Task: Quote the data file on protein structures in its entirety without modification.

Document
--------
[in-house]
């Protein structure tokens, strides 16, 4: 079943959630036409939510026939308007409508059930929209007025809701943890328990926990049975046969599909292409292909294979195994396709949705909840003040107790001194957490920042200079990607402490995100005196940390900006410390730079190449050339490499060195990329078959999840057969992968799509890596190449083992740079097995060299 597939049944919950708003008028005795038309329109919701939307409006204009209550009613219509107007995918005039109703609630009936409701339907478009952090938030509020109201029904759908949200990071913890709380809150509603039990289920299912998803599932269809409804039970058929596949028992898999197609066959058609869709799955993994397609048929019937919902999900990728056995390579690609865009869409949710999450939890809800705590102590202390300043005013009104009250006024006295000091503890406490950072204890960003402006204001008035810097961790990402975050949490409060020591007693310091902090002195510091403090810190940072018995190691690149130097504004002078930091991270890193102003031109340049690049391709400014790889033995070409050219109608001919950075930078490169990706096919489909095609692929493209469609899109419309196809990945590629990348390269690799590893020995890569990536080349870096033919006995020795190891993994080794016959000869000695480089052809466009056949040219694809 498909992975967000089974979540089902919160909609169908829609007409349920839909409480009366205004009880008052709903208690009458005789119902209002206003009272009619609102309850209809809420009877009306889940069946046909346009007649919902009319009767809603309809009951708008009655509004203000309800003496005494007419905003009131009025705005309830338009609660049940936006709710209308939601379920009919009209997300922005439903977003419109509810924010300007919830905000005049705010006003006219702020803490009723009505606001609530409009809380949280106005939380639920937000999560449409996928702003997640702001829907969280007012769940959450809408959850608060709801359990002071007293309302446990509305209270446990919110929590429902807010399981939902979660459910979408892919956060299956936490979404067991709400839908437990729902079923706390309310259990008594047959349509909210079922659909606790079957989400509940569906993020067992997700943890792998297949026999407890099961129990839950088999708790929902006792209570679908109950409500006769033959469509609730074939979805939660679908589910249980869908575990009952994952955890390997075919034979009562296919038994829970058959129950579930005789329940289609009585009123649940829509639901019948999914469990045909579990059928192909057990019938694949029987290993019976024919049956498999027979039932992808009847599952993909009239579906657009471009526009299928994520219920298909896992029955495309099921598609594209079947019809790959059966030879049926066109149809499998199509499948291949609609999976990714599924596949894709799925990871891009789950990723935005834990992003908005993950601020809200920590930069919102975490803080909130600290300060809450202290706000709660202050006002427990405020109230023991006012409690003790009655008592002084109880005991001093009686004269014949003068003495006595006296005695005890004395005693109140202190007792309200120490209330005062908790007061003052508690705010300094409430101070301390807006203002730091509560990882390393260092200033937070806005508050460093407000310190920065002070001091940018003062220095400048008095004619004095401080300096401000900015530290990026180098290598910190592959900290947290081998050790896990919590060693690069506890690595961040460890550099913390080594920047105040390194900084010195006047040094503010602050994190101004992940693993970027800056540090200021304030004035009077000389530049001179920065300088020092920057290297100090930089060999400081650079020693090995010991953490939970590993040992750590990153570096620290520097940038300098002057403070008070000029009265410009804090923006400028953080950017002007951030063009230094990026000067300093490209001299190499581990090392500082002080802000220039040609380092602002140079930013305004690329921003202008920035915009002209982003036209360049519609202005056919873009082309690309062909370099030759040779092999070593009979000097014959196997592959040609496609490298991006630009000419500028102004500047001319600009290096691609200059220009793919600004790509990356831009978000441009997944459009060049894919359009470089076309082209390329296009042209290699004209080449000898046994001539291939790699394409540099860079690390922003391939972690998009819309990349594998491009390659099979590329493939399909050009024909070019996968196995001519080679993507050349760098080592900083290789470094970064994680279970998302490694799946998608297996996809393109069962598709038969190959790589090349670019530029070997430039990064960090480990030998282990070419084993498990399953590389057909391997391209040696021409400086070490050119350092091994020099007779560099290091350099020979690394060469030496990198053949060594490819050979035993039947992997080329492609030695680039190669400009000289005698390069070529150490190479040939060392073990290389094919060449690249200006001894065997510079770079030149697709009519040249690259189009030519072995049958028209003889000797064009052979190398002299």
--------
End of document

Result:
[in-house]
């Protein structure tokens, strides 16, 4: 079943959630036409939510026939308007409508059930929209007025809701943890328990926990049975046969599909292409292909294979195994396709949705909840003040107790001194957490920042200079990607402490995100005196940390900006410390730079190449050339490499060195990329078959999840057969992968799509890596190449083992740079097995060299 597939049944919950708003008028005795038309329109919701939307409006204009209550009613219509107007995918005039109703609630009936409701339907478009952090938030509020109201029904759908949200990071913890709380809150509603039990289920299912998803599932269809409804039970058929596949028992898999197609066959058609869709799955993994397609048929019937919902999900990728056995390579690609865009869409949710999450939890809800705590102590202390300043005013009104009250006024006295000091503890406490950072204890960003402006204001008035810097961790990402975050949490409060020591007693310091902090002195510091403090810190940072018995190691690149130097504004002078930091991270890193102003031109340049690049391709400014790889033995070409050219109608001919950075930078490169990706096919489909095609692929493209469609899109419309196809990945590629990348390269690799590893020995890569990536080349870096033919006995020795190891993994080794016959000869000695480089052809466009056949040219694809 498909992975967000089974979540089902919160909609169908829609007409349920839909409480009366205004009880008052709903208690009458005789119902209002206003009272009619609102309850209809809420009877009306889940069946046909346009007649919902009319009767809603309809009951708008009655509004203000309800003496005494007419905003009131009025705005309830338009609660049940936006709710209308939601379920009919009209997300922005439903977003419109509810924010300007919830905000005049705010006003006219702020803490009723009505606001609530409009809380949280106005939380639920937000999560449409996928702003997640702001829907969280007012769940959450809408959850608060709801359990002071007293309302446990509305209270446990919110929590429902807010399981939902979660459910979408892919956060299956936490979404067991709400839908437990729902079923706390309310259990008594047959349509909210079922659909606790079957989400509940569906993020067992997700943890792998297949026999407890099961129990839950088999708790929902006792209570679908109950409500006769033959469509609730074939979805939660679908589910249980869908575990009952994952955890390997075919034979009562296919038994829970058959129950579930005789329940289609009585009123649940829509639901019948999914469990045909579990059928192909057990019938694949029987290993019976024919049956498999027979039932992808009847599952993909009239579906657009471009526009299928994520219920298909896992029955495309099921598609594209079947019809790959059966030879049926066109149809499998199509499948291949609609999976990714599924596949894709799925990871891009789950990723935005834990992003908005993950601020809200920590930069919102975490803080909130600290300060809450202290706000709660202050006002427990405020109230023991006012409690003790009655008592002084109880005991001093009686004269014949003068003495006595006296005695005890004395005693109140202190007792309200120490209330005062908790007061003052508690705010300094409430101070301390807006203002730091509560990882390393260092200033937070806005508050460093407000310190920065002070001091940018003062220095400048008095004619004095401080300096401000900015530290990026180098290598910190592959900290947290081998050790896990919590060693690069506890690595961040460890550099913390080594920047105040390194900084010195006047040094503010602050994190101004992940693993970027800056540090200021304030004035009077000389530049001179920065300088020092920057290297100090930089060999400081650079020693090995010991953490939970590993040992750590990153570096620290520097940038300098002057403070008070000029009265410009804090923006400028953080950017002007951030063009230094990026000067300093490209001299190499581990090392500082002080802000220039040609380092602002140079930013305004690329921003202008920035915009002209982003036209360049519609202005056919873009082309690309062909370099030759040779092999070593009979000097014959196997592959040609496609490298991006630009000419500028102004500047001319600009290096691609200059220009793919600004790509990356831009978000441009997944459009060049894919359009470089076309082209390329296009042209290699004209080449000898046994001539291939790699394409540099860079690390922003391939972690998009819309990349594998491009390659099979590329493939399909050009024909070019996968196995001519080679993507050349760098080592900083290789470094970064994680279970998302490694799946998608297996996809393109069962598709038969190959790589090349670019530029070997430039990064960090480990030998282990070419084993498990399953590389057909391997391209040696021409400086070490050119350092091994020099007779560099290091350099020979690394060469030496990198053949060594490819050979035993039947992997080329492609030695680039190669400009000289005698390069070529150490190479040939060392073990290389094919060449690249200006001894065997510079770079030149697709009519040249690259189009030519072995049958028209003889000797064009052979190398002299």